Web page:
Devon Rasmus never expected that he'd be one of the first calls for a Division I program on Sept. 1, the first day that college coaches could reach out to prospects from the Class of 2020.
Fresh off of making Florida history as part of the first public school to win a state championship, the Team 91 Florida 2020 midfielder had a strong summer, including playing well enough to earn MVP honors in the All-Star Game at the Baltimore Summer Kick-Off. Still, he didn't expect much activity on Sept. 1.
"I really wasn't expecting anyone to call the first day, but when Towson did, I was pretty stoked," Rasmus said. "I visited the school on my own this summer and really liked it. I knew that Bryce was going to go there if he got an offer because it was his top school, and I knew that I had the option to go with him if I got offered. Once I got offered, I had to say, 'yes.' You need that support and it starts you off on the right foot."
The phone call with Shawn Nadelen locked it up, but Rasmus' visit to Towson this summer is what really sold him on Towson. It doesn't hurt, either, that the Tigers are a CAA powerhouse and are constantly in the mix to be in the NCAA tournament. Two years ago, they reached the Final Four and have emerged as a consistent power in the game.
"The campus is very beautiful and it's a good area, close to Baltimore City," Rasmus said. "There's a lot of stuff to do around there. I don't know what I want to study yet, but maybe physical therapy."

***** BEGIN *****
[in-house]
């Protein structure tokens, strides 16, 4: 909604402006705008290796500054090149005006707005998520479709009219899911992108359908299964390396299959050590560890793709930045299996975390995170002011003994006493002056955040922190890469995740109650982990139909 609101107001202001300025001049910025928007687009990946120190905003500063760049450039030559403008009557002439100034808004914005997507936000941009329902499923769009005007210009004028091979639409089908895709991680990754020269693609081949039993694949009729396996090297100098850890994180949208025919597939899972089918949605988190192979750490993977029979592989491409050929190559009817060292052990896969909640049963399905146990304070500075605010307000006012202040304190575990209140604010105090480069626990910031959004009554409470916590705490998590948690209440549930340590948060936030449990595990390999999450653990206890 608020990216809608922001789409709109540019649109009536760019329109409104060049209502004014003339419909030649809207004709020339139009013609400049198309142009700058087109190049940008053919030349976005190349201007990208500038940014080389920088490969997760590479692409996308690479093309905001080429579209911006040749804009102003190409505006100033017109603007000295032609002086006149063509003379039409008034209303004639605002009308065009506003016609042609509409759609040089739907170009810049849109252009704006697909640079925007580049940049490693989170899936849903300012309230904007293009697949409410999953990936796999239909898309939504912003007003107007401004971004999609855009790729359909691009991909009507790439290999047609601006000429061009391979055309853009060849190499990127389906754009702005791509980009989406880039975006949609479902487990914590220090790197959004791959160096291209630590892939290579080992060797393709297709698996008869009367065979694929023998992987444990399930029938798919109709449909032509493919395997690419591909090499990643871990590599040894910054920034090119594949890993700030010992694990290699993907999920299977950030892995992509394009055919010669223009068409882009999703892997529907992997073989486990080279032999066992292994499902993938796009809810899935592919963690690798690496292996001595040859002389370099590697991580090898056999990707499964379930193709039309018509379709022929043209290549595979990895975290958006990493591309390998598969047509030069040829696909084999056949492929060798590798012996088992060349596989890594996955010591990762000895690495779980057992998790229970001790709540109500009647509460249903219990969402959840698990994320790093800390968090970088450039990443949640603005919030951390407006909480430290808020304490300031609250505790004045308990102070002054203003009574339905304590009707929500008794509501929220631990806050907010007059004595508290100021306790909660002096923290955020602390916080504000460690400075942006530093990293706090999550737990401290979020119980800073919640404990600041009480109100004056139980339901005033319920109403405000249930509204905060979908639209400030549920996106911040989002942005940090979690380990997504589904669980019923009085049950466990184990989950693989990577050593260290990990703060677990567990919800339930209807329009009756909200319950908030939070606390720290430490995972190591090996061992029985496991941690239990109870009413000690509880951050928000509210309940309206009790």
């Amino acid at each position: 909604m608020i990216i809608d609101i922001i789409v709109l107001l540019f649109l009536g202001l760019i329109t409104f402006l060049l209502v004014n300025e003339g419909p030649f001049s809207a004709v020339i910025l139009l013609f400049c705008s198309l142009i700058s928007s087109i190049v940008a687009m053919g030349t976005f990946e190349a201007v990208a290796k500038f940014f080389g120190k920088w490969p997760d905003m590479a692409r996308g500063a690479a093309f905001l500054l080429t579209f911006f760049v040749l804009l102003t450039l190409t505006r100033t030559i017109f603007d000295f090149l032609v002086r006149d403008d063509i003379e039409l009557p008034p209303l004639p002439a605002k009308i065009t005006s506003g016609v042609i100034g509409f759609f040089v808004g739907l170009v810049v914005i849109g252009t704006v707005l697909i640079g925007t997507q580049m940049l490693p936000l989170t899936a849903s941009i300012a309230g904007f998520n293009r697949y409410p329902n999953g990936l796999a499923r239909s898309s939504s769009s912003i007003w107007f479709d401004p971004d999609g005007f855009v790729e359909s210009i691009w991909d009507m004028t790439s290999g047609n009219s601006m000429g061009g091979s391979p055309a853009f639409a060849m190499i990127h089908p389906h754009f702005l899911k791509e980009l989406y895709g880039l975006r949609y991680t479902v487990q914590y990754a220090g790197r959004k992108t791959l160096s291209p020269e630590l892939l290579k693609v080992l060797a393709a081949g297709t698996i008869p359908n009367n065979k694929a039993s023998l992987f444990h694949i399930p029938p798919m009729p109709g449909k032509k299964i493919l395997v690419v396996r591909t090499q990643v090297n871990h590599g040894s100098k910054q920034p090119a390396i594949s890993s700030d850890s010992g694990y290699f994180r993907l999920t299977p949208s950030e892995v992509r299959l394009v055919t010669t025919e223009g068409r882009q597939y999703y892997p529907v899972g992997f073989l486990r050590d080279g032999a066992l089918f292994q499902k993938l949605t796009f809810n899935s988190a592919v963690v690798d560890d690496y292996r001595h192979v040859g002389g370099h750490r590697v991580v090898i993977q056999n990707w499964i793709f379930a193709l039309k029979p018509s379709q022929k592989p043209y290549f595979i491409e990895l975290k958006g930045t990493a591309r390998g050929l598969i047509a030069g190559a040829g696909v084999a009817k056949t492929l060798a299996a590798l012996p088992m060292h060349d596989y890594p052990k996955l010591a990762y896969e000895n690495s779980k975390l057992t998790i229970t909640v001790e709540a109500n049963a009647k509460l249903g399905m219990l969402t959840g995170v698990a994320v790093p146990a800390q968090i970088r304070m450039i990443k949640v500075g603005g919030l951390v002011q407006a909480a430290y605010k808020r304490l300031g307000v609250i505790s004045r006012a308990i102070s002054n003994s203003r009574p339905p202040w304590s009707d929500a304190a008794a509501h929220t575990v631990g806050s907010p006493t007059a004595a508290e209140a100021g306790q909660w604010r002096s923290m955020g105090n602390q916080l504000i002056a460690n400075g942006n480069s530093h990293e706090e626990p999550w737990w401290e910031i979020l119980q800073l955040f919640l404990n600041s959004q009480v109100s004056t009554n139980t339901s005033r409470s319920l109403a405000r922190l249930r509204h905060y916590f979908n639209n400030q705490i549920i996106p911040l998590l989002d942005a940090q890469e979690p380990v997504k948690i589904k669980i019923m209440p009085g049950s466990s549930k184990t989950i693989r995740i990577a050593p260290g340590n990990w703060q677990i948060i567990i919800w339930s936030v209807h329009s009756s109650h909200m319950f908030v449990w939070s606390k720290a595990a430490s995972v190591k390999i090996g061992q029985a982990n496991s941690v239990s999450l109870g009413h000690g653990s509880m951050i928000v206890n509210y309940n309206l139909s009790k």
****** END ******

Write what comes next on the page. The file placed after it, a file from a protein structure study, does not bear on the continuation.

Rasmus' playing style also fits right into Towson's wheelhouse. As a sophomore, he was the lone underclassman that started for Jupiter in its run to the state title. He paired 14 goals with seven assists, using a heavy outside shot and good shooting range to threaten defenses. Rasmus really made his bones on the other end of the field, though, emerging as a lockdown defender who could erase other teams' midfield scoring threats. It's something that a lot of midfielders shy away from, and it's a big reason why Rasmus excels so much at it.
"I like to play defense. It's a challenge and no one wants to do it, so it gives me a chance to be on the field more than other kids," Rasmus said. "This spring really helped me mature a lot and starting as a sophomore really helped me develop and handle pressure better. If you can play in the state championship game against older kids, you can play against kids your own age. It was exciting for us as a team, especially knowing that you can be at a public school and compete with private schools with kids from all over the area. It was a big deal."
"Devon is a throwback midfielder, and the new rules play right into his hands," coach Danny Loftus said. "He's really good across the board, does all of the little things right and plays great defense. In today's game, it's crucial to recruit guys who are athletes and can play both ways."
Playing for the same coaches year-round also helped Rasmus develop even further. Loftus and Nick O'Hara coached him at both Jupiter and for Team 91, and they were crucial in helping him continually develop his all-around game and blossom into a Division I prospect.
"I love all of my coaches," Rasmus said. "They have so much experience and they're really good guys, and they'll do everything for you. I just want to say thank you too all of my coaches and everyone who helped me."
"Devin is a great example of showing how hard work pays off," Loftus added. "I'm proud of him and happy for him, and he just followed the plan and trusted the process. If you do all the right things, you'll have opportunities."
Like playing Division I lacrosse with your best friend.